One of the most consistently funny bits in Private Eye is the "Polly Filler" column, which captures the inanity of chick-lit pseudo-feminism with almost frightening accuracy:

The pictures on the television of the battered and looted city of Baghdad tell the tragic story of a nation on the brink. With law and order collapsing, typhoid breaking out and religious fundamentalism on the rise, how on earth can sanity prevail? Well, to anyone looking at the scenes of all those men behaving badly(!), the solution is glaringly obvious. Put a woman in charge! And not just any woman, but the sort of busy career woman who is already juggling her work and her home life, her job and her family. Any woman who can organise a football birthday cake for the toddler, whilst paying off the Barclaycard bill and taking a conference call from the boss can easily handle something as simple as restoring normality to Iraq.
As the heroine of my best-selling novel Mummy For Old Rope, Jilly Fuller, puts it, “If a job’s worth doing, it’s worth getting a woman to do it properly.”

I haven't seen Down with Love, which just opened in the US, but one point the reviews I've read don't seem to be making is that the Doris Day/Rock Hudson films of the 1950s are a relevant thing to satirise precisely because their rhetoric (the reactionary masked as the unthreateningly progressive) has had such a notable revival in the recent popular discourse about gender. I wonder if that means the movie is actually more interesting than the critics seem to think?

Thursday, May 22, 2003

At-ten-tion! Ré-sis-tez et vous ser-ez ex-ter-min-és!

That, in case you're wondering, is a French dalek. Amazing what you pick up from watching the special features on Doctor Who DVDs. Do you know what else, though? Working on Doctor Who must have been quite simply the most fun ever, tight budgets, shaky sets and everything. Everyone they dig up to interview or commentate has such unforced affection for the show. (Of course, maybe they've just passed over the "My Doctor Who Hell" people, but I doubt it.)

She saved the world a lot (and then she saved it a bit more)

So it's official...Buffy the Vampire Slayer is over. The Americans have now seen the final episode, and we'll be getting it in a couple of months' time. Now, Buffy is unquestionably my favourite television show ever, so at this point I should be feeling at least some anticipatory mourning...but really, if I'm honest, I'm not. Why? Well, for one thing I'm just grateful that the show finished before it went into terminal decline (I refuse to use that other phrase, you know the one). At the basest level, Buffy is perfectly amenable to the kind of formulaic automation that could have seen season after season being churned out well after it had lost any vestige of its soul, like the now absolutely unwatchable Simpsons. (Talking of losing your soul, I'm all for bringing back Angelus, but shouldn't he be a bit...scarier?) Of course, some people would say Buffy lost its way long ago, but although my memories are always going to be fondest about the second half of Season 2, all of Season 3 and the odd episode of Season 4, good Lord the writers are still capable of pulling one out of the bag. Loved last night's twist in which it was revealed that Principal Wood was the son of the infamous Spike-victim subway slayer! (Complete with cute reference to the last scene of "Hush," one for the fans.)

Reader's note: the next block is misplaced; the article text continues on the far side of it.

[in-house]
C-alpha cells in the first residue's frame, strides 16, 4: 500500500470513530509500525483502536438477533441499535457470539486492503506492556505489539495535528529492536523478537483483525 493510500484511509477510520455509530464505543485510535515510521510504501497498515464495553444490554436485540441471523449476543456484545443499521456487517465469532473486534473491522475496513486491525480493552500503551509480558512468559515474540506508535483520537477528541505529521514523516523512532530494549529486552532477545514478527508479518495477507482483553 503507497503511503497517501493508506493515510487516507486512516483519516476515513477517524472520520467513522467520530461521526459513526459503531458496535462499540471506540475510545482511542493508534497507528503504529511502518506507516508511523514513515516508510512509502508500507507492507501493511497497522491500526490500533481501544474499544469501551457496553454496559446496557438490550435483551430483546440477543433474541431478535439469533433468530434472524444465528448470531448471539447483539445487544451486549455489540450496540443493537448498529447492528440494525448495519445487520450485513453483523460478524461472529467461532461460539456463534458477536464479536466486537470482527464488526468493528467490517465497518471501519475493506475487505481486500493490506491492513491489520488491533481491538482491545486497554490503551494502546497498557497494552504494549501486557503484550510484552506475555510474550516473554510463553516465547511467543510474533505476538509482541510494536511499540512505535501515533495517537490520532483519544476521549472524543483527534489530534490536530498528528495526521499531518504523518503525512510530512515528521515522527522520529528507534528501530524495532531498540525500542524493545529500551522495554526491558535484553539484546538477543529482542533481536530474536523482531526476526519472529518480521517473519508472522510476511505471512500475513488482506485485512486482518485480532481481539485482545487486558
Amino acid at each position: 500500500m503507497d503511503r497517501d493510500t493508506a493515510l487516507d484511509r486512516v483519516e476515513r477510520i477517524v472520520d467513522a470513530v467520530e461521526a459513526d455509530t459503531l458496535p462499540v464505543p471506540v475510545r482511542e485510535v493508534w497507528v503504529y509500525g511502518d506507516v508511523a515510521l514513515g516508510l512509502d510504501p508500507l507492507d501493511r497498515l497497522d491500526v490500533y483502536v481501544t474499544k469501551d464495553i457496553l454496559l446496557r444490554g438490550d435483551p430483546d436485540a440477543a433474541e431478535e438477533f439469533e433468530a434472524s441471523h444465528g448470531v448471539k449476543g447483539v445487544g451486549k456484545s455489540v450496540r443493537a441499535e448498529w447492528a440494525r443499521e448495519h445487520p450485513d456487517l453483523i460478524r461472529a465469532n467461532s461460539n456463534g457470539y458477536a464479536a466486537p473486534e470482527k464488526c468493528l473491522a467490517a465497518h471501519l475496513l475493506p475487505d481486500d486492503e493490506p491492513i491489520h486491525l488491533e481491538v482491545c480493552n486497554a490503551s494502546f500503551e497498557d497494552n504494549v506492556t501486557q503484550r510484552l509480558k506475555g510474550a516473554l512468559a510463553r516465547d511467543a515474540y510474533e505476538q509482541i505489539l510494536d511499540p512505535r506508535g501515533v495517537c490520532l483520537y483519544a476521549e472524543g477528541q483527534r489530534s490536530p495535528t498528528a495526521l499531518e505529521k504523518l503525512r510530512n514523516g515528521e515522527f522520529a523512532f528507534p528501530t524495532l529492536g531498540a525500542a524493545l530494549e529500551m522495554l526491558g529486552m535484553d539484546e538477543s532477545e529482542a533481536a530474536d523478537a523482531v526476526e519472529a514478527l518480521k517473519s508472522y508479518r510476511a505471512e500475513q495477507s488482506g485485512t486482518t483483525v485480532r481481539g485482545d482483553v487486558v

Anyway, I think I've decided over the last year or so that I just don't have the energy to be a really, really proper fan, the kind that would be donning the sackcloth and ashes about now.

But maybe you should ask me again in a couple of months' time.

Monday, May 19, 2003

It just clicks

I've listened to enormous amounts of the genre called microhouse or click-house or glitch-house or minimal house or minimal techno or about a thousand other things since I "discovered" it earlier this year. Given that it's a genre devoted to stripped-down grooves and tiny, incremental variations, it's perhaps understandable that I'm almost on the verge of being bored with it. But then I listen to Farben's album Textstar (Klang), as I'm doing right now (confession: I downloaded it, I didn't buy it), and it all makes sense. It's really a stunning piece of work: a meticulous attention to texture, including the use of "glitches" and "clicks" (basically regularised vinyl blips) that characterises the more experimental, pretentious, Mille Plateaux end of the genre, but combined with a deep, deep Herbert-like love of jazzy grooves (why can I like jazz in this context but not in the context of say, actual jazz?), so that the end result sounds almost spontaneous and improvised, but not quite: it's the kind of unpredictability that emerges from extremely complex mathematical patterns, rather than the ordinary "human" kind.

One thing, though: this really is headphone music. It gains immensely from the illusion that it's being generated within your eardrums. Is there something a bit perverse about dance music being headphone music? Is there something about it that I officially don't approve of? Yes and yes, but what the hell, it's making me happy.

On another topic: Carlo evicted! Yet again the Australian public enacts its revenge on the most entertaining housemate. I'm quite glad he had the integrity to be visibly pissed off.

Sunday, May 18, 2003

It's all about the coat